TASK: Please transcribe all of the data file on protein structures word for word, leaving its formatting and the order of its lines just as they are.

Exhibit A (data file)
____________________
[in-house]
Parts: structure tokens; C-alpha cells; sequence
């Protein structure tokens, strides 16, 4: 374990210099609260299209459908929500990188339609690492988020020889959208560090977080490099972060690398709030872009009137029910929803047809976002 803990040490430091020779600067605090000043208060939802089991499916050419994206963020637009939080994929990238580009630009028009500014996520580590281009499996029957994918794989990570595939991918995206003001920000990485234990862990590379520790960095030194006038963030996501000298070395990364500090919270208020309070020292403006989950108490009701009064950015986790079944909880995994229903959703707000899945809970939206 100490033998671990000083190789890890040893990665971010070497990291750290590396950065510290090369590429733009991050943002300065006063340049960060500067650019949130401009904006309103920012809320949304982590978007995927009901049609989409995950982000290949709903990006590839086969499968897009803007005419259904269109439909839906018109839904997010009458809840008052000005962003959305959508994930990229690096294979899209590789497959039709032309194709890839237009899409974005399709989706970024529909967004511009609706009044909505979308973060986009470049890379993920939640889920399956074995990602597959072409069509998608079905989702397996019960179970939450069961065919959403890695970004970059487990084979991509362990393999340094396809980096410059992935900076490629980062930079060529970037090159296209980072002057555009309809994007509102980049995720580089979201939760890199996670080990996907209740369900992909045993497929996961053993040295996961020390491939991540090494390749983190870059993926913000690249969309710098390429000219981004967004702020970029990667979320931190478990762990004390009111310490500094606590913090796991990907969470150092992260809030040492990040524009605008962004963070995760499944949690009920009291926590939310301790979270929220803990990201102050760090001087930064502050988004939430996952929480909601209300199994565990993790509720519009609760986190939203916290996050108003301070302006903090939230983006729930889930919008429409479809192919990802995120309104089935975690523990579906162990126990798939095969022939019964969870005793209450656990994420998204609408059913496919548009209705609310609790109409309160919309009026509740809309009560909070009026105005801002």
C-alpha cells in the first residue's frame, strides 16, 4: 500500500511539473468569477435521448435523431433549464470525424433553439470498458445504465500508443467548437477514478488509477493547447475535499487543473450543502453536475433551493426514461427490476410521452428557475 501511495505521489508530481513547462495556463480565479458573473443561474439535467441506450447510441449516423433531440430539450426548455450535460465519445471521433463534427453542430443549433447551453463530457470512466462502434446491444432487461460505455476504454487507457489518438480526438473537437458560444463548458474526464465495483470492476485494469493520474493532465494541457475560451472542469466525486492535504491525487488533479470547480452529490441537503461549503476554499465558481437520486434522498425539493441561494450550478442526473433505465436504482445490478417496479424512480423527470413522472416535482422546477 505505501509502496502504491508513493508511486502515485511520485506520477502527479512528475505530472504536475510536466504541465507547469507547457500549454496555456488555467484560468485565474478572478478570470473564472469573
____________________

[in-house]
Parts: structure tokens; C-alpha cells; sequence
């Protein structure tokens, strides 16, 4: 374990210099609260299209459908929500990188339609690492988020020889959208560090977080490099972060690398709030872009009137029910929803047809976002 803990040490430091020779600067605090000043208060939802089991499916050419994206963020637009939080994929990238580009630009028009500014996520580590281009499996029957994918794989990570595939991918995206003001920000990485234990862990590379520790960095030194006038963030996501000298070395990364500090919270208020309070020292403006989950108490009701009064950015986790079944909880995994229903959703707000899945809970939206 100490033998671990000083190789890890040893990665971010070497990291750290590396950065510290090369590429733009991050943002300065006063340049960060500067650019949130401009904006309103920012809320949304982590978007995927009901049609989409995950982000290949709903990006590839086969499968897009803007005419259904269109439909839906018109839904997010009458809840008052000005962003959305959508994930990229690096294979899209590789497959039709032309194709890839237009899409974005399709989706970024529909967004511009609706009044909505979308973060986009470049890379993920939640889920399956074995990602597959072409069509998608079905989702397996019960179970939450069961065919959403890695970004970059487990084979991509362990393999340094396809980096410059992935900076490629980062930079060529970037090159296209980072002057555009309809994007509102980049995720580089979201939760890199996670080990996907209740369900992909045993497929996961053993040295996961020390491939991540090494390749983190870059993926913000690249969309710098390429000219981004967004702020970029990667979320931190478990762990004390009111310490500094606590913090796991990907969470150092992260809030040492990040524009605008962004963070995760499944949690009920009291926590939310301790979270929220803990990201102050760090001087930064502050988004939430996952929480909601209300199994565990993790509720519009609760986190939203916290996050108003301070302006903090939230983006729930889930919008429409479809192919990802995120309104089935975690523990579906162990126990798939095969022939019964969870005793209450656990994420998204609408059913496919548009209705609310609790109409309160919309009026509740809309009560909070009026105005801002």
C-alpha cells in the first residue's frame, strides 16, 4: 500500500511539473468569477435521448435523431433549464470525424433553439470498458445504465500508443467548437477514478488509477493547447475535499487543473450543502453536475433551493426514461427490476410521452428557475 501511495505521489508530481513547462495556463480565479458573473443561474439535467441506450447510441449516423433531440430539450426548455450535460465519445471521433463534427453542430443549433447551453463530457470512466462502434446491444432487461460505455476504454487507457489518438480526438473537437458560444463548458474526464465495483470492476485494469493520474493532465494541457475560451472542469466525486492535504491525487488533479470547480452529490441537503461549503476554499465558481437520486434522498425539493441561494450550478442526473433505465436504482445490478417496479424512480423527470413522472416535482422546477 505505501509502496502504491508513493508511486502515485511520485506520477502527479512528475505530472504536475510536466504541465507547469507547457500549454496555456488555467484560468485565474478572478478570470473564472469573